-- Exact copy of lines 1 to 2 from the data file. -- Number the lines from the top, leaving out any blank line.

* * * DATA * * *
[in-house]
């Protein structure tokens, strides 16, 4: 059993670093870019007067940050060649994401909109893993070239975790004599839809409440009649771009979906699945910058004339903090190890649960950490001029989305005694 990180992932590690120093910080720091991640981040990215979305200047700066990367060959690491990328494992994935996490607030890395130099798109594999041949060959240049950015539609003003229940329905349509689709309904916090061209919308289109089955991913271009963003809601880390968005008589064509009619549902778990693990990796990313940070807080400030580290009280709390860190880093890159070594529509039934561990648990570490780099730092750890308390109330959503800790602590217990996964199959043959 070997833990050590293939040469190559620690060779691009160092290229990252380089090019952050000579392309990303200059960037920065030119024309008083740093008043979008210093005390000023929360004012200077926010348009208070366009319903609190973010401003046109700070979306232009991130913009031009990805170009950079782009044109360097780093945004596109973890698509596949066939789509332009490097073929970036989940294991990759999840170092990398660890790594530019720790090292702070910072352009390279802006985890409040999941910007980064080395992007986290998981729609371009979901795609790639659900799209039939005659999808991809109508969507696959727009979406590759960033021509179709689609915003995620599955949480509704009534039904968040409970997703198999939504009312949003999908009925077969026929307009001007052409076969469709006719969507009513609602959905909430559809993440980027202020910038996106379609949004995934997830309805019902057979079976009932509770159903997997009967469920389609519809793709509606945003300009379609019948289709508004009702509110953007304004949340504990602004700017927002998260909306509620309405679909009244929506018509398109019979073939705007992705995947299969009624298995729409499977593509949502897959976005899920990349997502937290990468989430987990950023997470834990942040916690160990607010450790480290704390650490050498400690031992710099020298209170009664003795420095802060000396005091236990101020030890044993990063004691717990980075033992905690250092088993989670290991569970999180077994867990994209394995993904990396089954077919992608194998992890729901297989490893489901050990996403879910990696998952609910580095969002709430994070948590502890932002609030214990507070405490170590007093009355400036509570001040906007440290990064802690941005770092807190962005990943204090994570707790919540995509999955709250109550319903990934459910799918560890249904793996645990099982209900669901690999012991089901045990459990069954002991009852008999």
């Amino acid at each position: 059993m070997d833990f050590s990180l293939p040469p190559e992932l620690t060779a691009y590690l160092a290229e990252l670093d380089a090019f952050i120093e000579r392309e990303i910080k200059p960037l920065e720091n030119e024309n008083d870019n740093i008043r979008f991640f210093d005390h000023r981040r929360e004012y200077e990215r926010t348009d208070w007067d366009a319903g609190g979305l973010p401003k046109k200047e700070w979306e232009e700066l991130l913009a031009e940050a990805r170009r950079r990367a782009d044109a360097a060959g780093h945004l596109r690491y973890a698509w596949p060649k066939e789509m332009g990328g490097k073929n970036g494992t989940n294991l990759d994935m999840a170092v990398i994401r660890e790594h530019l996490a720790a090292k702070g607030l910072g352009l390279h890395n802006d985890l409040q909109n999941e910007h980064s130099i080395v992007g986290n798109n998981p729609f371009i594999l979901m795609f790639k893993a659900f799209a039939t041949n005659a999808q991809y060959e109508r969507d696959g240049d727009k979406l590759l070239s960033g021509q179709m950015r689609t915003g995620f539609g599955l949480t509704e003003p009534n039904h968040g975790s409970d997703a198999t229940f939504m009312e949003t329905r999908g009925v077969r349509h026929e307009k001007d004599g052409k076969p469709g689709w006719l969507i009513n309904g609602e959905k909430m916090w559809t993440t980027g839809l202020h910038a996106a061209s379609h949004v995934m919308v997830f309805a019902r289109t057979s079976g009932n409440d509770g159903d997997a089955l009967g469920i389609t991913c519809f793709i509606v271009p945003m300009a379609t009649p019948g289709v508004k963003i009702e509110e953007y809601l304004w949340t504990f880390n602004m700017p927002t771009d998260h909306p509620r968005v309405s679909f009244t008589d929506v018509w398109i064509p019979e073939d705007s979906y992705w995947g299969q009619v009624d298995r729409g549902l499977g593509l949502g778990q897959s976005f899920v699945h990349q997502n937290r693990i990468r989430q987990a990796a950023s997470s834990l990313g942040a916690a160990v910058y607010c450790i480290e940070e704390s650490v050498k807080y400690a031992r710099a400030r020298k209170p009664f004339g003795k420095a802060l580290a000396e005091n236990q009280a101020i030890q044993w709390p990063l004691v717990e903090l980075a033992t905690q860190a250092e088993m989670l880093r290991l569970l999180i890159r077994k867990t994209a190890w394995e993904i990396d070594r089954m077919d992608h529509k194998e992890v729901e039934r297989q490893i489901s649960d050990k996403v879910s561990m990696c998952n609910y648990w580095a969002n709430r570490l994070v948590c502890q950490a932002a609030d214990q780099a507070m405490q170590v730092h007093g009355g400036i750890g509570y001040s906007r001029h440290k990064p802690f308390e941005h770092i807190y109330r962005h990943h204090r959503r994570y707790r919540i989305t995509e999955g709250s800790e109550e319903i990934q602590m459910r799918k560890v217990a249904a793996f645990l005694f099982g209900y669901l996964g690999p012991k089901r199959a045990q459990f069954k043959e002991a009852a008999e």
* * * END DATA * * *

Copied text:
[in-house]
């Protein structure tokens, strides 16, 4: 059993670093870019007067940050060649994401909109893993070239975790004599839809409440009649771009979906699945910058004339903090190890649960950490001029989305005694 990180992932590690120093910080720091991640981040990215979305200047700066990367060959690491990328494992994935996490607030890395130099798109594999041949060959240049950015539609003003229940329905349509689709309904916090061209919308289109089955991913271009963003809601880390968005008589064509009619549902778990693990990796990313940070807080400030580290009280709390860190880093890159070594529509039934561990648990570490780099730092750890308390109330959503800790602590217990996964199959043959 070997833990050590293939040469190559620690060779691009160092290229990252380089090019952050000579392309990303200059960037920065030119024309008083740093008043979008210093005390000023929360004012200077926010348009208070366009319903609190973010401003046109700070979306232009991130913009031009990805170009950079782009044109360097780093945004596109973890698509596949066939789509332009490097073929970036989940294991990759999840170092990398660890790594530019720790090292702070910072352009390279802006985890409040999941910007980064080395992007986290998981729609371009979901795609790639659900799209039939005659999808991809109508969507696959727009979406590759960033021509179709689609915003995620599955949480509704009534039904968040409970997703198999939504009312949003999908009925077969026929307009001007052409076969469709006719969507009513609602959905909430559809993440980027202020910038996106379609949004995934997830309805019902057979079976009932509770159903997997009967469920389609519809793709509606945003300009379609019948289709508004009702509110953007304004949340504990602004700017927002998260909306509620309405679909009244929506018509398109019979073939705007992705995947299969009624298995729409499977593509949502897959976005899920990349997502937290990468989430987990950023997470834990942040916690160990607010450790480290704390650490050498400690031992710099020298209170009664003795420095802060000396005091236990101020030890044993990063004691717990980075033992905690250092088993989670290991569970999180077994867990994209394995993904990396089954077919992608194998992890729901297989490893489901050990996403879910990696998952609910580095969002709430994070948590502890932002609030214990507070405490170590007093009355400036509570001040906007440290990064802690941005770092807190962005990943204090994570707790919540995509999955709250109550319903990934459910799918560890249904793996645990099982209900669901690999012991089901045990459990069954002991009852008999």